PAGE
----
Modern Machine Shop

OCT 2018

Modern Machine Shop is focused on all aspects of metalworking technology - Providing the new product technologies; process solutions; supplier listings; business management; networking; and event information that companies need to be competitive.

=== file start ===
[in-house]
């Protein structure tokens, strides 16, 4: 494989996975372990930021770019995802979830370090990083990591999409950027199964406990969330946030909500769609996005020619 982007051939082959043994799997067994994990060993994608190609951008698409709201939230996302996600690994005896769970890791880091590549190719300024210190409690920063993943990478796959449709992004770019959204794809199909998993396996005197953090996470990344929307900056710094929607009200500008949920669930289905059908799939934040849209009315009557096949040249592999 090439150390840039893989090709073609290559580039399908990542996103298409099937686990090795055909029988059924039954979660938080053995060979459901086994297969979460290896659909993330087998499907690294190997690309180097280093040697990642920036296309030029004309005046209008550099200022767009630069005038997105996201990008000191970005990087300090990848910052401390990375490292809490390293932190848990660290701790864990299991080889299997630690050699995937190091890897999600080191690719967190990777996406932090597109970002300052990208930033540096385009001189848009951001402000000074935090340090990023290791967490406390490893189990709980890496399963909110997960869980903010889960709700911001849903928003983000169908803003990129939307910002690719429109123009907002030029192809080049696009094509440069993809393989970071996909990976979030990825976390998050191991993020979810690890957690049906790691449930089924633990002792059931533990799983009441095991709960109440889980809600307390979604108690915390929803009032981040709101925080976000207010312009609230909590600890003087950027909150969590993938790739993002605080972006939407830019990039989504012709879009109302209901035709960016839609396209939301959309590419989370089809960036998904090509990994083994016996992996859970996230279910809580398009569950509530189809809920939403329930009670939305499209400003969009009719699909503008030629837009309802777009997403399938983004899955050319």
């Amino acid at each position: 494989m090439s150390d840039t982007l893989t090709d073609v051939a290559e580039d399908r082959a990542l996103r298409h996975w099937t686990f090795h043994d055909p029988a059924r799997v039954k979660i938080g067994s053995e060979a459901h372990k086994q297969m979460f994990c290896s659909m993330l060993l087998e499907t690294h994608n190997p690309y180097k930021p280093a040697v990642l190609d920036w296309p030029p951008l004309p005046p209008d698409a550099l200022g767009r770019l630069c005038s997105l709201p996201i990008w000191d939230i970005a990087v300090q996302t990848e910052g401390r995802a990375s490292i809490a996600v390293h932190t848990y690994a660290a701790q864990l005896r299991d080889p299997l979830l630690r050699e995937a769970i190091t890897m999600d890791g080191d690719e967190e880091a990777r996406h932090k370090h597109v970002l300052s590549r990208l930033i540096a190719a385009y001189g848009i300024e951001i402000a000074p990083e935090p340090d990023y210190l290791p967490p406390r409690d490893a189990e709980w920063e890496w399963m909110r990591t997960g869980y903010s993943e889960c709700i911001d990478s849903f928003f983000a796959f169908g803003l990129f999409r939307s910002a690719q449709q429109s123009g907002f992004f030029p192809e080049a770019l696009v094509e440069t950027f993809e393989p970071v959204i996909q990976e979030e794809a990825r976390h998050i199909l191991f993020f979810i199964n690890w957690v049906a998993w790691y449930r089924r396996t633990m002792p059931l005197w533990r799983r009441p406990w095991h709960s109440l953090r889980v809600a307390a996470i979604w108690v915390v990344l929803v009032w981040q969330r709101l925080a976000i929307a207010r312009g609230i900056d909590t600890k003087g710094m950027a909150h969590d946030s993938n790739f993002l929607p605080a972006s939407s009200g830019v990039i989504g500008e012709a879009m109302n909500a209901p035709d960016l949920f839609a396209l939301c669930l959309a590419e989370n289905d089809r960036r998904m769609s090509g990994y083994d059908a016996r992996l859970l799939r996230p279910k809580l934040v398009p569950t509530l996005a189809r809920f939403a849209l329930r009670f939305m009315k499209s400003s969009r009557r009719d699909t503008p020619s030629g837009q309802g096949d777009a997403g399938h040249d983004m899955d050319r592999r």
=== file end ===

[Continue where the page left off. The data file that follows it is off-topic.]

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MMS OCTOBER 2018 72 mmsonline.com MICROMACHINING really have to spend some time figuring out how you're going to machine it and how you're going to finish it." As a result, M5 makes most of its own fixturing using wire EDMs. 3. MACHINING Repeating the mantra "take it slow," Mr. Baklund reminds shops that are experimenting with spindle speeders and using existing equipment that these high-mass machines need to be given slower feed rates along with higher rpms: "You don't want to put in the speeds and feeds that the small end mills call for into a machine that isn't built for that. You've got to go slow, otherwise you'll get a lot of errors. Then you'll think your machine can't do it." On the contrary, it can be done. That said, there is a reason M5's four micro mills are built with micromachining specifically in mind. "Micro takes a very specific subset of qualities on a machine to be done correctly," Mr. Baklund says. 4. FINISHING AND INSPECTION Finishing micro parts presents a new challenge, since machining errors can be too small to see with the naked eye. While calipers can be used sometimes on certain features, something more is usually needed to properly inspect such small workpieces. As a result, M5 relies on micro- scopes, vision systems and optical comparators for its inspection. Micro-burrs (such as those seen under the microscope in the photo on page 68) often have to be deburred by hand under the scope. Some parts may be amenable to blasting with a light mist of glass beads, but often enough, these beads are too large to fit into the slot on a micro work- piece like the one referenced above, with slots as small as 0.005 inch. On the other hand, electrop- olishing risks breaking the edges on part features too much, producing rounded edges, which is its own problem. At the micro scale, edges that are not square mean there is effectively no feature— an unacceptable result for, say, a micro mold. One does not put a 0.005-inch chamfer on a 0.005- inch standoff, Mr. Baklund chuckles. Sometimes, parts can be machine-deburred by simply running blank passes on the part. How- ever, this too needs to be included in project plan- ning, since if a machinist completes the part and removes it from the machine before trying this, it will no longer be possible. | Minnesota Micro Molding, Machining & MFG 952-261-9804 | minnesotamicromolding.com A variety of molded parts in various materials (thermoplastic, silicone, metal, bio-absorbables and more.) made by M5's Production Desktop Micro Molding platform, launched within the past year. Adding complex mold design and direct-cavity injection is described by Mr. Baklund as a logical move for the micromachining company. This platform offers molding of parts 0.003 cubic inch and smaller.

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